Skip to main content

Sucess Stories

Stories of Recovery From Former Clients & Staff


Ben Roberts is a counselor at Benilde Hall. He earned his Associate in Applied Science (AAS) in Addiction Counseling from Kansas City Kansas Community College in 2020. Ben completed both of his counseling internships at Benilde Hall and went on to work as a counselor in April 2020. In September 2020, Ben earned his Missouri Associate Alcohol Drug Counselor I (MAADC I) and recently applied for MAADC II.

Ben is a disabled veteran who received treatment through the Veterans Affairs program (VA). He finished high school and completed some college before going into the military. After the military, Ben struggled with substance use disorder and post-traumatic stress disorder (PTSD). His addiction lasted from his late twenties and throughout his thirties. He struggled with homelessness in his addiction. He went through a veteran program called Chapter 31 Vocational Rehabilitation and Employment. Ben also went to a seven-week inpatient PTSD clinic in Topeka, Kansas called the Stress Disorder Treatment Program (SDTP). He says that his time at SDTP helped him understand how his PTSD and substance use disorder were occurring together. After he completed the treatment program, he was able to receive housing through the U.S. Department of Housing and Urban Development-VA Supportive Housing program (HUD-VASH).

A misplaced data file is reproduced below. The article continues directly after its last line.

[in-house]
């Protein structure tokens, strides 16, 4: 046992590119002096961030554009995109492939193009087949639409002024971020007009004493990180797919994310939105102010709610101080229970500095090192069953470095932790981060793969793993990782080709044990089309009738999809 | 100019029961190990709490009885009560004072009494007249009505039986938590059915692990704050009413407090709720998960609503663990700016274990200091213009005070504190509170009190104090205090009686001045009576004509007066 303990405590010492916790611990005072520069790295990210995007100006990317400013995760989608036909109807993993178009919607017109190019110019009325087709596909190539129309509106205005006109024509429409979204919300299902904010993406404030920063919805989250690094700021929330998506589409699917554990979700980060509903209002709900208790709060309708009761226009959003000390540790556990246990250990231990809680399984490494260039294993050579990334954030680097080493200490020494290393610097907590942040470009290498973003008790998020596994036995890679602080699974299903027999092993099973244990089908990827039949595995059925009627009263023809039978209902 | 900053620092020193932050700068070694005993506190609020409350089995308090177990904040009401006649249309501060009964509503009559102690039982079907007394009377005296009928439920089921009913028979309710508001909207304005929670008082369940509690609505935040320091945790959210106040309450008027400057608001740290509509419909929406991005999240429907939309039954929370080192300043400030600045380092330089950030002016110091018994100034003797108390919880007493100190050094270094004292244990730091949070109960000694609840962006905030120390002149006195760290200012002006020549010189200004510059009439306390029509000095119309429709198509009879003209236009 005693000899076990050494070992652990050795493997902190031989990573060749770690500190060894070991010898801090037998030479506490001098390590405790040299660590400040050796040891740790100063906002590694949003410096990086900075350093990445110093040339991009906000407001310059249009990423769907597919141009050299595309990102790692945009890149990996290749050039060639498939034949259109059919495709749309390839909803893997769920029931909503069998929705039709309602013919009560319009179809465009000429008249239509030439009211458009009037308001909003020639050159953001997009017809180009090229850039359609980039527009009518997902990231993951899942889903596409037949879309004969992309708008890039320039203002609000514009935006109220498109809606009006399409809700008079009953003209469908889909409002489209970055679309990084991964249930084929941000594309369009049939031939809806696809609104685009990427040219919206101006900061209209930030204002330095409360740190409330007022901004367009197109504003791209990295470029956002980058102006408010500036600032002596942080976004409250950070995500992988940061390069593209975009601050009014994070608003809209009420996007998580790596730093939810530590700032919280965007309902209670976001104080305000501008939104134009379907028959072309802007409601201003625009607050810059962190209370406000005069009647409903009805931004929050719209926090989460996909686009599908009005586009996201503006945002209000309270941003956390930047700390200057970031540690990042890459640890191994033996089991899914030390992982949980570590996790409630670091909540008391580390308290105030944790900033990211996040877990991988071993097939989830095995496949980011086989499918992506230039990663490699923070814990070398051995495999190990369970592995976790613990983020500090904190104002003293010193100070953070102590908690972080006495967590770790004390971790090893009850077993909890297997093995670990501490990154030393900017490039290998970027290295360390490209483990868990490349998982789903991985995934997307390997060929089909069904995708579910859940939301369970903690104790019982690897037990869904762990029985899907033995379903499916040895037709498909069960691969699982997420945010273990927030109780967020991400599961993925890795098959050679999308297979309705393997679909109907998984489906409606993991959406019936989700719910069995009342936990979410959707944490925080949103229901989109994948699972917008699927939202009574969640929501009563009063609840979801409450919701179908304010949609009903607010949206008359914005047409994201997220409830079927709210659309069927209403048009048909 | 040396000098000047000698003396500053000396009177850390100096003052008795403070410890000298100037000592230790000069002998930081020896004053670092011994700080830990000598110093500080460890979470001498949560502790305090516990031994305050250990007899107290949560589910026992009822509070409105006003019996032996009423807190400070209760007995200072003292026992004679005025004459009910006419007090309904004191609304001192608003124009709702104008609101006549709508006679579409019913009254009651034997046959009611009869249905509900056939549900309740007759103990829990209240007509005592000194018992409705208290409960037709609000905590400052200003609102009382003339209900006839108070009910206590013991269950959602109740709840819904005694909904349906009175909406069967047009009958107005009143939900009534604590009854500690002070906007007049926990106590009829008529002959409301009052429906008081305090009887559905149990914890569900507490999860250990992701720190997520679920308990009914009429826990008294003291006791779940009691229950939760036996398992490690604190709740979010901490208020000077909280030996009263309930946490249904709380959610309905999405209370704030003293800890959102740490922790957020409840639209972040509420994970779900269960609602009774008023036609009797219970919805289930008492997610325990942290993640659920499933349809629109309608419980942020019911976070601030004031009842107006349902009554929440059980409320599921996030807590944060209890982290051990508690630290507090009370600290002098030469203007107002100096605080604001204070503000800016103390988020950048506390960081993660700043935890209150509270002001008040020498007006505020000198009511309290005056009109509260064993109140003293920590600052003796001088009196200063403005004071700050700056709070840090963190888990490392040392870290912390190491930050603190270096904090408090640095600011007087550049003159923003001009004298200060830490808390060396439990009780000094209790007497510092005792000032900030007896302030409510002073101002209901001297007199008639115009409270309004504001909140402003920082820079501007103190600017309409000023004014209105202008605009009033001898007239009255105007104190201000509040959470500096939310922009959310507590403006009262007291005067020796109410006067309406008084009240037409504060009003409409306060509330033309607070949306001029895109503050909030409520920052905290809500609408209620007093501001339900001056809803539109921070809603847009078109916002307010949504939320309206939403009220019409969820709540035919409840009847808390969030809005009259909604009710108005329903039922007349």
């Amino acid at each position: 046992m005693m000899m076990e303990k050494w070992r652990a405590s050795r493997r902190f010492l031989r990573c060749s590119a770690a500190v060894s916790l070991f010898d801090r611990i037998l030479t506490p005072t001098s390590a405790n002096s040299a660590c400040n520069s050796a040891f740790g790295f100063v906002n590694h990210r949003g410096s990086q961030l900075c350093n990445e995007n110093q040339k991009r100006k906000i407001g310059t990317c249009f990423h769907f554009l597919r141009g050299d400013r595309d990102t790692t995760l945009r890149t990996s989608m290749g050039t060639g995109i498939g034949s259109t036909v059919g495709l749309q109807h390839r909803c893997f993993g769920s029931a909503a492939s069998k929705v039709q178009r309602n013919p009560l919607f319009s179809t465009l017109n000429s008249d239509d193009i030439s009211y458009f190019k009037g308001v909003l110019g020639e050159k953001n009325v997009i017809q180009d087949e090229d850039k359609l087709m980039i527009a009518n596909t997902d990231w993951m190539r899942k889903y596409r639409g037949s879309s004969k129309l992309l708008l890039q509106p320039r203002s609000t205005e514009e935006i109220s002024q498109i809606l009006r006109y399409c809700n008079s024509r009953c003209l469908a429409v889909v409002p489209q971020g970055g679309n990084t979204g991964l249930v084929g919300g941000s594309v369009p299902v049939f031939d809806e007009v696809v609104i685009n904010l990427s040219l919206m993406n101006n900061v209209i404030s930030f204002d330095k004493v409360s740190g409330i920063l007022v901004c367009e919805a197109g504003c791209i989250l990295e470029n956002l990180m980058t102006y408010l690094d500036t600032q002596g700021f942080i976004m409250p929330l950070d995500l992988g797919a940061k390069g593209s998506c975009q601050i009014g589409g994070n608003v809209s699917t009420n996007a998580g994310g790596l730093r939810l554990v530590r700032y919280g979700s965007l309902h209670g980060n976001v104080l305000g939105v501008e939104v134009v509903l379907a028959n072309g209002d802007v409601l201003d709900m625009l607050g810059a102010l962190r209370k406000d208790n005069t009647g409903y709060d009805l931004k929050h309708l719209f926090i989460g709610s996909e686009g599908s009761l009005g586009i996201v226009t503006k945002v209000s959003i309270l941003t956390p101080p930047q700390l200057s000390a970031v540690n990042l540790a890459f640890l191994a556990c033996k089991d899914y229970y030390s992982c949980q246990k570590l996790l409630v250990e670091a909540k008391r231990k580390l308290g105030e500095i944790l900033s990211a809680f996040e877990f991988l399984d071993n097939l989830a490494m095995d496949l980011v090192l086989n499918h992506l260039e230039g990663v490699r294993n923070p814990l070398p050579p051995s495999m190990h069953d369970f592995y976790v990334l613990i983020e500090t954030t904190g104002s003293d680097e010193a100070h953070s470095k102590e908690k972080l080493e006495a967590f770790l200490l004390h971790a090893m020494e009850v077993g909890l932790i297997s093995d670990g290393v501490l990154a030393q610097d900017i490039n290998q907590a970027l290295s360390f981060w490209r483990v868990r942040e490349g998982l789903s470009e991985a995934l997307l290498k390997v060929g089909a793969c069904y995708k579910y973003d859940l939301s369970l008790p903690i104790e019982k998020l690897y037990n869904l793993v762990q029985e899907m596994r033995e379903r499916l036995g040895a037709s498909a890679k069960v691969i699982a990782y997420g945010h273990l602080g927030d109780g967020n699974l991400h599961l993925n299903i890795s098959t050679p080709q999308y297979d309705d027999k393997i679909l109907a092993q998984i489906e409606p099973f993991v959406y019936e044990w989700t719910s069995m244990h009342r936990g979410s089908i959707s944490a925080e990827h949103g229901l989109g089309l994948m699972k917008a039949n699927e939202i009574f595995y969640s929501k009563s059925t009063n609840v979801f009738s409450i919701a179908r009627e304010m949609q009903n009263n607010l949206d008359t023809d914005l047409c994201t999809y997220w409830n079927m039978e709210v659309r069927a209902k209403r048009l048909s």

Ben believes that the best way to help veterans combat homelessness is to spread awareness about the resources available to them. Even if a veteran has a negative discharge, they are still eligible for veteran benefits. Veterans are eligible for VA benefits if they have an Other Than Honorable Discharge (OTH). However, veterans who were discharged under dishonorable conditions are not eligible for benefits.

Ben’s advice for veterans in recovery is to admit that they need help. “We're taught not to surrender, never quit, never give up,” Ben says. “You know, those are the things that are engraved in your brain as a vet or as a soldier, right. So to give up alcohol or to give up drugs is admitting defeat. And it can't change without admitting defeat. So to surrender, I think, is the most vital part.” Practicing mindfulness and spending time with his family has also helped Ben in his recovery.

In the present day, Ben lives with his wife and their five children. He is a full-time student studying Social Work at the University of Kansas. His goal for the future is to get his Master’s degree in Social Work and to work with veterans. Ben will celebrate three years of sobriety on November 17th, 2020.